2.      The nature of our intentions in relation to other people

In today’s Gospel we note that the Pharisees wanted to set a trap for Jesus. Note too, that they gather their disciples too, hoping that perhaps some of them at least would turn away from Jesus assuming that, of course Jesus fell for their trap.  Jesus of course did not fall for their trap because He was aware of their malice.
So what about us?  Do we set traps for other people in our lives?  Does malice reside in us?   What is malice?

Malice as a definition means the desire to harm someone; ill will.  Malice means that there is a desire to inflict injury, harm, or suffering on another, either because of a hostile impulse or out of deep-seated meanness:

The desire begins in the heart and often means that the person is needy in some area of his/her life.


4.    Like many emotions, malice can be placed on a sliding scale, but it is still malice.  It can start out small but it gathers momentum in our hearts if we do not check it constantly. We need to examine the reasons why we do a particular action/sin against ourselves and others.   We need to bring our heart to Jesus who can read our secret intentions.  Bearing ill will towards our neighbour is not putting into practice the commandment to love- to love God, our neighbour and ourselves.  It is important to remember that when ill will resides in our hearts, it is like a cancer- it will spread and not only can we do harm to others but we also can do harm to our physical, emotional and spiritual health.

The importance of honest communication.

We are taught to communicate from our earliest years.  However, what we have learned may not necessarily be a healthy and honest communication pattern.  Learning to communicate honestly is vital for our own happiness and for our relationships.

Sadly however, many people in society do not engage in honest communication.  It may be out of ignorance to know how to communicate honestly or it may be that they have continues a communication pattern that they have had most of their lives without examining and reviewing it. 
The good news for us is that we can, with commitment and work change our communication patterns to a healthier style and learn to be honest in our communication.
For example: Some people are invited to a party/ office party or dinner party. They really do not want to attend.  Instead of declining the invitation politely, they fear saying no. Instead, because of this fear, they attend a party to which they did not want to attend.  Sometimes people make up an excuse tor not attending the party and later are trapped in themselves from guilt because they know they have lied.  They may also be trapped later as they do not remember the excuse they gave.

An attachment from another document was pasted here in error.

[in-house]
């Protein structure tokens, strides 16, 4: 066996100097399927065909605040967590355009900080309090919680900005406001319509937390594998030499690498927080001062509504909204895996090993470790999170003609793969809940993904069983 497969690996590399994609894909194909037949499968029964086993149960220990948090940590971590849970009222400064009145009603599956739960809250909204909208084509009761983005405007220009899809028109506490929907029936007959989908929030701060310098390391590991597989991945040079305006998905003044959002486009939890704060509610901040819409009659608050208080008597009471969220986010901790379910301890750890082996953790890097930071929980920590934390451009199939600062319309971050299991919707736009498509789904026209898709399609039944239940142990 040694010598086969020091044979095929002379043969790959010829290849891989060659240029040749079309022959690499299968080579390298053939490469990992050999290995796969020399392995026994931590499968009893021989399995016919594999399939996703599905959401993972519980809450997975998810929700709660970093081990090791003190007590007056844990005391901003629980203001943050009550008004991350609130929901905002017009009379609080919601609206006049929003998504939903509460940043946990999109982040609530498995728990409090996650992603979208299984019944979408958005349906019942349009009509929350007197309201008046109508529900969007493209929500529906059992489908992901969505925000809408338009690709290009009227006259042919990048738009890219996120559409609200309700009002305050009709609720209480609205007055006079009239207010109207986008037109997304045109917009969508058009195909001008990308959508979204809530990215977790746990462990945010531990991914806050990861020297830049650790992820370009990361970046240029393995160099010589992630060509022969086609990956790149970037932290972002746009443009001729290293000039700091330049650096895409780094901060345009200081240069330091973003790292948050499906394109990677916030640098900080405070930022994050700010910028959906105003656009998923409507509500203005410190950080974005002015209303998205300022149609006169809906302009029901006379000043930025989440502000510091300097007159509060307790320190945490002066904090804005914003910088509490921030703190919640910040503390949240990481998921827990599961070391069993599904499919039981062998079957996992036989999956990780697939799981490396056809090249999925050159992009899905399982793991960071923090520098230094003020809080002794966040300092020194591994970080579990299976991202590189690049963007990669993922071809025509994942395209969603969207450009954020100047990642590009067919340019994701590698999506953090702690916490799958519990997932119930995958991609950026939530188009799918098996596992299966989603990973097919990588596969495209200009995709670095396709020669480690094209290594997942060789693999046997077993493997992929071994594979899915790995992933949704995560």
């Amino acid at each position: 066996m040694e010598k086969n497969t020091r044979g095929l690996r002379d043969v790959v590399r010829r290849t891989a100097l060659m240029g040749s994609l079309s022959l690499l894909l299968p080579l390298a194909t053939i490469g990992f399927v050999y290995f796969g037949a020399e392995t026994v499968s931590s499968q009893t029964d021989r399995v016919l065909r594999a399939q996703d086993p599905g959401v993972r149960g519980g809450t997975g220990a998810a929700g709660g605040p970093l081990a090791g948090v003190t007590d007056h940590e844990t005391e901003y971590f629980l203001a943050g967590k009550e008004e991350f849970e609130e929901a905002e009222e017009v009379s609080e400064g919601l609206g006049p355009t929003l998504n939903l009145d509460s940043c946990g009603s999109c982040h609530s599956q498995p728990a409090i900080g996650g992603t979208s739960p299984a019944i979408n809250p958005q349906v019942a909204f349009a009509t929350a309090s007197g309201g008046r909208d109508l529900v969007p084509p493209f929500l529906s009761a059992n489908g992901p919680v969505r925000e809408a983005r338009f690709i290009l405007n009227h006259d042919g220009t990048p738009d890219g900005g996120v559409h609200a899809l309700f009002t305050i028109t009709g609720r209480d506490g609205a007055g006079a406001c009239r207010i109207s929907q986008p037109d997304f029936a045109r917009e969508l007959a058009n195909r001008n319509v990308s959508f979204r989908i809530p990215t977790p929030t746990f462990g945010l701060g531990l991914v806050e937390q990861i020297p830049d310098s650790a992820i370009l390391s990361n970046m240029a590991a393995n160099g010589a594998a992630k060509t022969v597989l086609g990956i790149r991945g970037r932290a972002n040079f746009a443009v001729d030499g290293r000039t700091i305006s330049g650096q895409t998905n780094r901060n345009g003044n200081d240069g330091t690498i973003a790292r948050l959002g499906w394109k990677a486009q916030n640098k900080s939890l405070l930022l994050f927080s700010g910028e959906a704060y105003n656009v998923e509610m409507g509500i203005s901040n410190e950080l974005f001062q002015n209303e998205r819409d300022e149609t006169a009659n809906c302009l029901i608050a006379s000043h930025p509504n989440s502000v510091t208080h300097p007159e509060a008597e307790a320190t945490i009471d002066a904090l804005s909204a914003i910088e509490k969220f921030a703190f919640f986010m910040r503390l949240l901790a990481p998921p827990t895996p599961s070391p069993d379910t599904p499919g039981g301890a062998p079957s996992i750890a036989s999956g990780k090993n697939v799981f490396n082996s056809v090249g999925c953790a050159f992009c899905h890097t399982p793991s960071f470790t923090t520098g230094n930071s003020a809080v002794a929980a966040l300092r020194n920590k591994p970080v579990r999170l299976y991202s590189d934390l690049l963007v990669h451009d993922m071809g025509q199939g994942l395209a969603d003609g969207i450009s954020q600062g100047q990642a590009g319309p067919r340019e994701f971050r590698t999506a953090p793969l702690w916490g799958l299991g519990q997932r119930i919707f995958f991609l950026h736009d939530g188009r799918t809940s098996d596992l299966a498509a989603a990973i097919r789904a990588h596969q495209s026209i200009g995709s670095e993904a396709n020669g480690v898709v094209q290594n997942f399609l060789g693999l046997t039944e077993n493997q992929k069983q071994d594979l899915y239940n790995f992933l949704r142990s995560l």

Jesus reminds us in scripture to say yes when we mean yes and no when we mean no Anything else comes from the evil one.  This is in essence honest communication.  We do not have to make excuses or attend parties that we do not want to attend.  We do not have to say yes when we mean no or vice versa.  Being truthful and honest helps us live with a clear conscience spiritually but it also nourishes our emotional and physical wellbeing.

Returning to the Gospel of today, we may ask why did the Pharisees want to trap Jesus?  Why did they feel threatened by Jesus?  Why did they gather the disciples to come with them?  When we ponder these questions, we can acknowledge that not only did they feel inadequate, threatened that their status was changing, fearful that they may need to examine their lives and change, wanted to have a power game with Jesus, force the disciples to choose that we, too need to examine our lives and see how malice appears and is operative.  It may be subtle but it can live there. 

Today therefore we are challenged by Jesus to examine our lives, to explore our intentions of our hearts and examine when/where malice exists in us.  We are to learn to review our communication pattern and learn to be honest before Him and before others as well as ourselves.  We are also to remember that we have dual citizenship both on earth and in Heaven but that Heaven is our true home.  We must live out the Gospel values.